June 29, 2011
Solar power—the conversion of sunlight into electricity—has received a lot of attention over the past several years due to a growing interest in renewable energy and the increasingly competitive prices of alternate energy sources. As the usage of solar power increases, there will be a growing need for more workers in the solar power industry.
The solar power industry employs a wide range of occupations in a number of major industry segments: research and development, manufacturing of solar power materials, construction and operation of solar power plants, and solar power installation and maintenance.
Physicists (median annual wage of $106,370) work in research and development along with chemists, materials scientists, and engineers to improve the efficiency of solar panels. Chemists work on developing new materials for making solar cells and improving solar cell design.
Real estate brokers (median annual wage of $54,910) in the solar industry must have specialized knowledge of property specifications for solar power plants and the regulations in place for obtaining the property on which the plants are built. Real estate brokers also consult with atmospheric scientists (median annual wage of $87,780), who help determine if solar power will be a cost-effective way to generate energy in a particular area by studying the atmosphere and weather patterns.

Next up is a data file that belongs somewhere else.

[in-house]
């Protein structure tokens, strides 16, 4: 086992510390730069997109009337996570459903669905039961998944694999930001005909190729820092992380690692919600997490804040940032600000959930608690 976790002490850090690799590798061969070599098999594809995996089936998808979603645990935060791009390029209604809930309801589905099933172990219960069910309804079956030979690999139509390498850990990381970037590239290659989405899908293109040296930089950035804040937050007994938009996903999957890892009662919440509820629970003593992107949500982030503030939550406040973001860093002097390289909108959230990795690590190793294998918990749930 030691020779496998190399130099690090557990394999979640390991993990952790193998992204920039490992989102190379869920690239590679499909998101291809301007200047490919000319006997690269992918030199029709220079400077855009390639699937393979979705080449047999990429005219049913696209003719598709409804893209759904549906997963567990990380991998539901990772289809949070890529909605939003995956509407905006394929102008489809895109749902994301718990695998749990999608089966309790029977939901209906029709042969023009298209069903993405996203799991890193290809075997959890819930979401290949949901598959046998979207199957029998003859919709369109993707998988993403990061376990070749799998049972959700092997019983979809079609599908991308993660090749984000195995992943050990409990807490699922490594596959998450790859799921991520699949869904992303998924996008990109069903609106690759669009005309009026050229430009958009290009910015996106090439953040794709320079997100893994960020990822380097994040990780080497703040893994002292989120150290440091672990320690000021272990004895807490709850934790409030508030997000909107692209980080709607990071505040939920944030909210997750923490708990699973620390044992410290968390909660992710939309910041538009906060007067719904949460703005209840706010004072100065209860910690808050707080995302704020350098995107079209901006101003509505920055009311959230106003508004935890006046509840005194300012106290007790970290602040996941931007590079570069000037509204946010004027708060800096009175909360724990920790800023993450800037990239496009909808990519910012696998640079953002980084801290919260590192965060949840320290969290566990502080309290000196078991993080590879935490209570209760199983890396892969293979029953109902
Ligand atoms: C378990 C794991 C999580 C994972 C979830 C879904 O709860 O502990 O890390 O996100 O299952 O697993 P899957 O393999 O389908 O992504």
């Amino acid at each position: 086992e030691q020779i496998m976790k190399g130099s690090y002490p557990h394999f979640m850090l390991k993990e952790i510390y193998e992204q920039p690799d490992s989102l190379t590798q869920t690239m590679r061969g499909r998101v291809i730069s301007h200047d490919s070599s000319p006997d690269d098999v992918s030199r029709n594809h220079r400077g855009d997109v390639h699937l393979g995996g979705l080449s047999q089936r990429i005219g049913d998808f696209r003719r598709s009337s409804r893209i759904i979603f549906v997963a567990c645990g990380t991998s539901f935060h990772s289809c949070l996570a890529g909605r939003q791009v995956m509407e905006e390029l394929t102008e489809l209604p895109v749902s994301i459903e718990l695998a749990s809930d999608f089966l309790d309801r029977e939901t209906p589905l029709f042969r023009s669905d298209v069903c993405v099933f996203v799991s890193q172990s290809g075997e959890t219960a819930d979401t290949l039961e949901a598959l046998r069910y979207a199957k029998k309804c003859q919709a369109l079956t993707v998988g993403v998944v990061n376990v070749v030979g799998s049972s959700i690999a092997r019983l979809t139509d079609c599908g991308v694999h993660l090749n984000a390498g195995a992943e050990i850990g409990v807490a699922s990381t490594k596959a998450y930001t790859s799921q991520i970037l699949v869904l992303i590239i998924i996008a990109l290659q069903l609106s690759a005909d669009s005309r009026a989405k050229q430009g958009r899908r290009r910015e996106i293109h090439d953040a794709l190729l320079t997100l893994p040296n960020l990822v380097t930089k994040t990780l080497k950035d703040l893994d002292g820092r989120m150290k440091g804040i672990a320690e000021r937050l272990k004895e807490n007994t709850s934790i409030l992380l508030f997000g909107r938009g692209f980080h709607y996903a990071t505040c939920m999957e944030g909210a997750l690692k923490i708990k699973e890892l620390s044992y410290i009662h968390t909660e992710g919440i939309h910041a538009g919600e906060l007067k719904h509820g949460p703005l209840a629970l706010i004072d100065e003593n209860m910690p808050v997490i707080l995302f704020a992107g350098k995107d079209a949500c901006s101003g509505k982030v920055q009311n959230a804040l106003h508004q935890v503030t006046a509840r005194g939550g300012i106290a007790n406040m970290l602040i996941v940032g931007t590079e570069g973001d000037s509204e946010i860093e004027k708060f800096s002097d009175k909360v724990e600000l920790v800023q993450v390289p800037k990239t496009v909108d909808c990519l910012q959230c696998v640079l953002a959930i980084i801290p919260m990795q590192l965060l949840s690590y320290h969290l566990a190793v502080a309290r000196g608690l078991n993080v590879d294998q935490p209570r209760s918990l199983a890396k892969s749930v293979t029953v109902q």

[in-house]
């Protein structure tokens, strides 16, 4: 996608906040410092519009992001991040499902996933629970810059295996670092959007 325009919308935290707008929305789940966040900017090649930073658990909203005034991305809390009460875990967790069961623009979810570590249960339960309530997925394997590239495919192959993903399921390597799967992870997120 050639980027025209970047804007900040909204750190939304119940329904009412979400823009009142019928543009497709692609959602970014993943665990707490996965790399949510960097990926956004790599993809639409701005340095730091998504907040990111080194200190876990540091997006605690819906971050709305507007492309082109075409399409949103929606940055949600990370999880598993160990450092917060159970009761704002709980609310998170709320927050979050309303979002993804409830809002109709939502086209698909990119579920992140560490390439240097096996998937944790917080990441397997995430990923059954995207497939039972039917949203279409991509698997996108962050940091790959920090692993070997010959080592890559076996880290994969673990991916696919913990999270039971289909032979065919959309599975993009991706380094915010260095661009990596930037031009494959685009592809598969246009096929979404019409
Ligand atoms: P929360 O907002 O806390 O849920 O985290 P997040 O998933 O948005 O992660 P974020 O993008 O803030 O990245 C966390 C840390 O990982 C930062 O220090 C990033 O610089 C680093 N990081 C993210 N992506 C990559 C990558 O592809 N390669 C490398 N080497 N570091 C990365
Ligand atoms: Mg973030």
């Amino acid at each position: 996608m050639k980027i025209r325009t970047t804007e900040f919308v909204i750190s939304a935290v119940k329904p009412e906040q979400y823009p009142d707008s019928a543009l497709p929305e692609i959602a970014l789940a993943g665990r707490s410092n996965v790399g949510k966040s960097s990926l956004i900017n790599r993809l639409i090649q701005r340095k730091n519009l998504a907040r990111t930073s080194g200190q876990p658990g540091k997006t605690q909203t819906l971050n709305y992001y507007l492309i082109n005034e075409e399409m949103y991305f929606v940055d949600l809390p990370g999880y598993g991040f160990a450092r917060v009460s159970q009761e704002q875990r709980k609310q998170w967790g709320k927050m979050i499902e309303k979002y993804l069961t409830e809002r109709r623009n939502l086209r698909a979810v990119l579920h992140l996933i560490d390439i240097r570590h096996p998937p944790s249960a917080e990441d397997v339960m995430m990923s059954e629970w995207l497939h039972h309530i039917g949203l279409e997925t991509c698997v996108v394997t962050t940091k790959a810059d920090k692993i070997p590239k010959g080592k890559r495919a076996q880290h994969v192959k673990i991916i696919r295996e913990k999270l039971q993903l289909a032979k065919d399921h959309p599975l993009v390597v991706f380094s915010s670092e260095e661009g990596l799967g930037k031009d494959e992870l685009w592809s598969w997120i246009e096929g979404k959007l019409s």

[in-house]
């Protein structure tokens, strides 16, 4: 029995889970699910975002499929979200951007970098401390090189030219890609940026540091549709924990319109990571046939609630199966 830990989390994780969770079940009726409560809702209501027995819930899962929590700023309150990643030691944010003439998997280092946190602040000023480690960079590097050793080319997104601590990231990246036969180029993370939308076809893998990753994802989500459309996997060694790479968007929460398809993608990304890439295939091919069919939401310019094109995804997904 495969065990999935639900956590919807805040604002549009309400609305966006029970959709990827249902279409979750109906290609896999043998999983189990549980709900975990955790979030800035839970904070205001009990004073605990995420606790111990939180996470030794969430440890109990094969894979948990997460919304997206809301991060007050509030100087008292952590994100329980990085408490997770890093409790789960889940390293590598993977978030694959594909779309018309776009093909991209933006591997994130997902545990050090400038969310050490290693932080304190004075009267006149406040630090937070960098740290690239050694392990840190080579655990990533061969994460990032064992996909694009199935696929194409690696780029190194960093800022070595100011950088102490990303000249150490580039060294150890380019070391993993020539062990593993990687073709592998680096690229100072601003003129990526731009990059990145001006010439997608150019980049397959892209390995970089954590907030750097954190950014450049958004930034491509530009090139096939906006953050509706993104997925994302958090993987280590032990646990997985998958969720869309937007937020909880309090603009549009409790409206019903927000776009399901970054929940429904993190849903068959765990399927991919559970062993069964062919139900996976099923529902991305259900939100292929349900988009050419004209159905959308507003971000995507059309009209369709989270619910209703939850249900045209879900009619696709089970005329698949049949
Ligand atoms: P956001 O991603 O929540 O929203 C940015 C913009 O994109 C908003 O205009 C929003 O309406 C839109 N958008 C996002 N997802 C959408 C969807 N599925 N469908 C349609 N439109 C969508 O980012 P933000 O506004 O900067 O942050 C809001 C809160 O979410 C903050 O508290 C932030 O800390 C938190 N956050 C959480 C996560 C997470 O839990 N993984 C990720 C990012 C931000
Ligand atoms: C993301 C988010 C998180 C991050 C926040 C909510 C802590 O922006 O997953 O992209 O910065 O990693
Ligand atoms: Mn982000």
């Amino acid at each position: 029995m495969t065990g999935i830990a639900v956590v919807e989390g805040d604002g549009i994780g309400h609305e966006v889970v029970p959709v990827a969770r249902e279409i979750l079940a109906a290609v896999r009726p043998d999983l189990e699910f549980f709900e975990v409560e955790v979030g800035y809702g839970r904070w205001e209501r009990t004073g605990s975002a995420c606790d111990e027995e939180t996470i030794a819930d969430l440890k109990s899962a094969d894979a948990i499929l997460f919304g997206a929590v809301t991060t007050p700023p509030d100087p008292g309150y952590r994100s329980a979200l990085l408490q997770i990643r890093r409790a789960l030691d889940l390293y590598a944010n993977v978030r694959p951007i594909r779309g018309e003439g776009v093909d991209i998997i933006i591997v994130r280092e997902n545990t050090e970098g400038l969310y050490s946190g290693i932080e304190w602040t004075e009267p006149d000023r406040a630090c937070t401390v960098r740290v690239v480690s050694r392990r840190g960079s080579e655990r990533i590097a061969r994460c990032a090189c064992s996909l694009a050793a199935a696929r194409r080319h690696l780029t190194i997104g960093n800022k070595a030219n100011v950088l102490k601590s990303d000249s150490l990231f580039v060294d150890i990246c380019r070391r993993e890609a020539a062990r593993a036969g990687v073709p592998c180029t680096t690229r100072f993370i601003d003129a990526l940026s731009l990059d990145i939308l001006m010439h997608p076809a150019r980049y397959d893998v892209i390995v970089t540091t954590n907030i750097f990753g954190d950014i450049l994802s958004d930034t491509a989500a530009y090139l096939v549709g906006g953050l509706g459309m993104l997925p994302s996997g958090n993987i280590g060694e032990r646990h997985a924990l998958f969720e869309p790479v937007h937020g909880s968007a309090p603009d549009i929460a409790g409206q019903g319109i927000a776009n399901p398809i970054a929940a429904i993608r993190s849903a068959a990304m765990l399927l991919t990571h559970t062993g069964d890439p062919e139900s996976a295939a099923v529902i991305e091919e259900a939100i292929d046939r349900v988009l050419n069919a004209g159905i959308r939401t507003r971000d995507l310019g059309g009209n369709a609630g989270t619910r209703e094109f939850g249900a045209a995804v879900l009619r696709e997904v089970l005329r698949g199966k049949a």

Wage data in this article are from the Occupational Employment Statistics program. For more information, see "Careers in solar power" (HTML) (PDF), by James Hamilton. The Bureau of Labor Statistics does not currently publish wage data specific to the solar power industry. The chart shows the median annual wage (across all industries) for each occupation.
Bureau of Labor Statistics, U.S. Department of Labor, The Editor's Desk, Careers in solar power on the Internet at http://www.bls.gov/opub/ted/2011/ted_20110629.htm (visited August 21, 2014).
This edition of Spotlight on Statistics examines labor productivity trends from 2000 through 2010 for selected industries and sectors within the nonfarm business sector of the U.S. economy. Read more »